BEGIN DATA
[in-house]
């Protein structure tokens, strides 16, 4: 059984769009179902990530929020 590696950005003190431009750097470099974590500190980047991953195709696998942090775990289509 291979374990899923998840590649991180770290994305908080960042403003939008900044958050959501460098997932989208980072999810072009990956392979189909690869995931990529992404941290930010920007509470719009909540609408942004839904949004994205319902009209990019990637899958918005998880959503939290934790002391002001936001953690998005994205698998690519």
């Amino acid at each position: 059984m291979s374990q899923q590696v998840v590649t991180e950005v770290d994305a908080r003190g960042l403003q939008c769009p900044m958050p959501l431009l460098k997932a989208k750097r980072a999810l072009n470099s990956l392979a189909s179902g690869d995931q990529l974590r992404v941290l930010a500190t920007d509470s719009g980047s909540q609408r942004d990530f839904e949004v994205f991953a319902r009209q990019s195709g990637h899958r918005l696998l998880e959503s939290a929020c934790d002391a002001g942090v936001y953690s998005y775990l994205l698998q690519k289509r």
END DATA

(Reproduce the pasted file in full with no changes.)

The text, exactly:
[in-house]
């Protein structure tokens, strides 16, 4: 059984769009179902990530929020 590696950005003190431009750097470099974590500190980047991953195709696998942090775990289509 291979374990899923998840590649991180770290994305908080960042403003939008900044958050959501460098997932989208980072999810072009990956392979189909690869995931990529992404941290930010920007509470719009909540609408942004839904949004994205319902009209990019990637899958918005998880959503939290934790002391002001936001953690998005994205698998690519």
């Amino acid at each position: 059984m291979s374990q899923q590696v998840v590649t991180e950005v770290d994305a908080r003190g960042l403003q939008c769009p900044m958050p959501l431009l460098k997932a989208k750097r980072a999810l072009n470099s990956l392979a189909s179902g690869d995931q990529l974590r992404v941290l930010a500190t920007d509470s719009g980047s909540q609408r942004d990530f839904e949004v994205f991953a319902r009209q990019s195709g990637h899958r918005l696998l998880e959503s939290a929020c934790d002391a002001g942090v936001y953690s998005y775990l994205l698998q690519k289509r």